Friday, April 12, 2013

Ideal Bookshelf

Since reading about MY IDEAL BOOKSHELF on a friend's blog (Sketchbook Wandering), I have considered the books that would be on mine. As Thessaly La Force and Jane Mount, the collaborators behind the book, note, "You could build an ideal bookshelf every year of your life, and it would be completely different." They go on to say, "So much depends on where you, the reader, are - physically and metaphorically - when you decide to pick up a book and give it a chance,"

So, after contemplating as I walked paths or knitted part of a sweater or quietly drank tea, I had a few titles in mind. Browsing my bookshelves helped me choose a few others. But after I lined up my ideal bookshelf and took the picture, I thought of others I love or that have shaped me in certain important ways. The shelf could be different tomorrow, too.

The actual book is filled with paintings (which make me want to paint my book spines) of the ideal bookshelves of many famous folks from various occupations and their explanations of why they love particular titles and how those have affected them. Of course, I love what librarian Nancy Pearl had to say about libraries:

"I believe in libraries. Everyone who enters the library is equal. You have a right to be there. You don't have to pay. You don't have to be of a certain ethnicity. You don't have to belong to a certain religion. It's a place where information and the love of reading are both valued." p. 144

Wednesday, April 10, 2013

By Heart

As the Person of Poetry for several classes, I seek poems each week that I believe will make the listeners think, laugh, ponder, and wonder. One of my favorites is Caroline Kennedy's A Family of Poems: My Favorite Poems for Children. Last month, her second book of collected poems was released: Poems to Learn By Heart.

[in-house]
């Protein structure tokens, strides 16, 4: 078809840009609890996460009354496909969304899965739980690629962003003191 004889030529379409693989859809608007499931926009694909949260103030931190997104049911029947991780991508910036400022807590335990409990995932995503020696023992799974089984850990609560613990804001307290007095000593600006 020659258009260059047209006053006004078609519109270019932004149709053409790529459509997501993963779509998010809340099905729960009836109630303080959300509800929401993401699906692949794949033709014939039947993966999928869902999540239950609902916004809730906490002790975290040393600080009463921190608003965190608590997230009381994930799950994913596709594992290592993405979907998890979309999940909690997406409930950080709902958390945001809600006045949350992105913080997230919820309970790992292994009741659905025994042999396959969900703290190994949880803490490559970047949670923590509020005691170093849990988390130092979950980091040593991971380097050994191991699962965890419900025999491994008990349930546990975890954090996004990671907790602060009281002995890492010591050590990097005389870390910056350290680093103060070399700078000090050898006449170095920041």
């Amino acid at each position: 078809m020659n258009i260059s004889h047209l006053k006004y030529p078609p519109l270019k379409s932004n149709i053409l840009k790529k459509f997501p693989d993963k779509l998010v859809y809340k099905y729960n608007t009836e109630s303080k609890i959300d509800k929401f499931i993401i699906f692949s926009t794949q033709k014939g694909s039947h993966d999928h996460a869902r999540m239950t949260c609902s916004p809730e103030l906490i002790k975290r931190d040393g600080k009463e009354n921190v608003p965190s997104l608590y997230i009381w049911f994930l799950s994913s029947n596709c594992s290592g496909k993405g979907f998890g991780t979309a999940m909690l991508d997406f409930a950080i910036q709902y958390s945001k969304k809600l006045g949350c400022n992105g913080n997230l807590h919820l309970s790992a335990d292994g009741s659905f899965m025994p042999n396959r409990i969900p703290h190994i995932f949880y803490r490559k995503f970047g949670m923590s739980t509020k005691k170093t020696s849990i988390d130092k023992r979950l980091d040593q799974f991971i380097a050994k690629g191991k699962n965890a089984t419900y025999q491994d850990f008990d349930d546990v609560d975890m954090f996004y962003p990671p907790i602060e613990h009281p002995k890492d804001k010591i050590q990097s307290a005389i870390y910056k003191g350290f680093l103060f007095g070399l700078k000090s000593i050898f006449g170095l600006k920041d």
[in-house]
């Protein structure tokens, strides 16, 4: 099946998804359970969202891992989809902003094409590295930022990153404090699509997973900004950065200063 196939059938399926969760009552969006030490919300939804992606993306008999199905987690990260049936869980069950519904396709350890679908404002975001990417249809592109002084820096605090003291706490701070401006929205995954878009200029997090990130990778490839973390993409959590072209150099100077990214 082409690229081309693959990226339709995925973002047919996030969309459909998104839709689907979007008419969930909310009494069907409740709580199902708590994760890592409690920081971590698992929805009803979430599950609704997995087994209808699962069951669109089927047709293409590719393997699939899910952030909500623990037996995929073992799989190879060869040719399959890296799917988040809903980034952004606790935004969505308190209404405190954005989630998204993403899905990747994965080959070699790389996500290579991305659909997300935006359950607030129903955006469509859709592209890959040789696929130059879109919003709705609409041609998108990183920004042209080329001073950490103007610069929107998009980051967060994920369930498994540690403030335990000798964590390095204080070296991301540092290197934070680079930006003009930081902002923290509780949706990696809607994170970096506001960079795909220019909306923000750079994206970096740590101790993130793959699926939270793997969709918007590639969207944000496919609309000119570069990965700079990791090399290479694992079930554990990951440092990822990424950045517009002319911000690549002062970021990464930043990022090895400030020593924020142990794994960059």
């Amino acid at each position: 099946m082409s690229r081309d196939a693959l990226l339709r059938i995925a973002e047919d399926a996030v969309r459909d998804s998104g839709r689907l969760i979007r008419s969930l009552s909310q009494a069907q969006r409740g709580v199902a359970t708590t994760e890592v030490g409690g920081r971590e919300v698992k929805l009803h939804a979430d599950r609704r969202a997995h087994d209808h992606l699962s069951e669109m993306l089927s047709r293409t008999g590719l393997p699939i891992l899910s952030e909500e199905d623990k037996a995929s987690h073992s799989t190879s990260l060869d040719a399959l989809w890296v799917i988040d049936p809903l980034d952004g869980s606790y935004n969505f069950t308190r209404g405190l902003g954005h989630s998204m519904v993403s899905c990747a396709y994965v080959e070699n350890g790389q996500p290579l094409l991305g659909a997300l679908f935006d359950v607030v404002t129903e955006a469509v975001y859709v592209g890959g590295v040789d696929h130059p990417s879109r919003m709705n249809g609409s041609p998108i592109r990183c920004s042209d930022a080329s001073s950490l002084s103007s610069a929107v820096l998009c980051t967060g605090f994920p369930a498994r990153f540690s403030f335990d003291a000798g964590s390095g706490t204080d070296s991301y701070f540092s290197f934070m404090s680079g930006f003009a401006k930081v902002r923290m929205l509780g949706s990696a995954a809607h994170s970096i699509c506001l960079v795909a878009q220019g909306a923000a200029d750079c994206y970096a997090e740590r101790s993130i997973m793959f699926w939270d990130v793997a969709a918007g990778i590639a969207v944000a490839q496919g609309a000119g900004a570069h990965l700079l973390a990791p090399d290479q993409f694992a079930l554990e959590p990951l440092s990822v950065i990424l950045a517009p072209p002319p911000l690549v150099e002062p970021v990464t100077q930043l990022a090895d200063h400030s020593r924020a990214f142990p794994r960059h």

In the introduction, she says so many important things about why poetry and memorizing poems are important: 

"In today's world, where it is so easy to look things up, we discount the value of memorization."
"Poets distill life's lessons into the fewest possible words. But those tiny packages of thought countain worlds of images and experiences and feeling."
"If we learn a poem by heart, it is ours forever - and better still, we can share it with others, yet not have to give it away."
The rest of the book is divided by themes. Each section begins with insights into the theme and reasons why some of the poems were selected. I have already read several aloud to my classes!
  • Here I Am (self poems)
  • I Dreamed I Had to Pick A Mother Out (family poems)
  • I'm Expecting You! (friendship and love poems)
  • I Met a Little Elf-Man, Once (fantastical creatures in poems)
  • Where Can a Man Buy a Cap for His Knee? (poems of nonsense)
  • It Is the Duty of the Student (school poems)
  • We Dance Round in a Ring and Suppose (sport and game poems)
  • Four Score and Seven Years Ago (war poems)
  • The World is So Full of a Number of Things (nature poems)
  • Extra Credit (quite long poems)
Jon J. Muth's illustrations are extraordinary and both complement and add surprise to the poems! A young clarinetist on a high wire accompanies "I Am Cherry Alive". A girl with a butterfly net chases her annoying brother in "Brother". A history-cloaked character slogs through the snow next to "The Lesson" by Billy Collins. 

There are so many wonderful things about this book. Now I need to try memorizing some of the poems I love.

Tuesday, April 9, 2013

Mighty Jackie